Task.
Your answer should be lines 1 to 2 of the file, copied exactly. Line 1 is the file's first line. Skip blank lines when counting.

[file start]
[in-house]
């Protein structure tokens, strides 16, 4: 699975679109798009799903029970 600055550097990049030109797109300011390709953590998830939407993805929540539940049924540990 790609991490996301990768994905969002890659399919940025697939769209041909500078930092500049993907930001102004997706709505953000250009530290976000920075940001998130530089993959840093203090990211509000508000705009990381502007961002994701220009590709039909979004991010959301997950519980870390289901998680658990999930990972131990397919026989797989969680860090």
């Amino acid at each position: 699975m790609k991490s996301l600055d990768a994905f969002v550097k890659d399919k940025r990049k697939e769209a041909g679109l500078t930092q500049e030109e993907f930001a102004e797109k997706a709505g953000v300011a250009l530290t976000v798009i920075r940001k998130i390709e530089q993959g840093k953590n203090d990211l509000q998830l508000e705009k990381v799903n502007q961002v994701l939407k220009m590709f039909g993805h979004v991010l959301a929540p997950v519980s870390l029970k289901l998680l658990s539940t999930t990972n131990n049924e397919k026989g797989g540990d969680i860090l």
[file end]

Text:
[in-house]
């Protein structure tokens, strides 16, 4: 699975679109798009799903029970 600055550097990049030109797109300011390709953590998830939407993805929540539940049924540990 790609991490996301990768994905969002890659399919940025697939769209041909500078930092500049993907930001102004997706709505953000250009530290976000920075940001998130530089993959840093203090990211509000508000705009990381502007961002994701220009590709039909979004991010959301997950519980870390289901998680658990999930990972131990397919026989797989969680860090």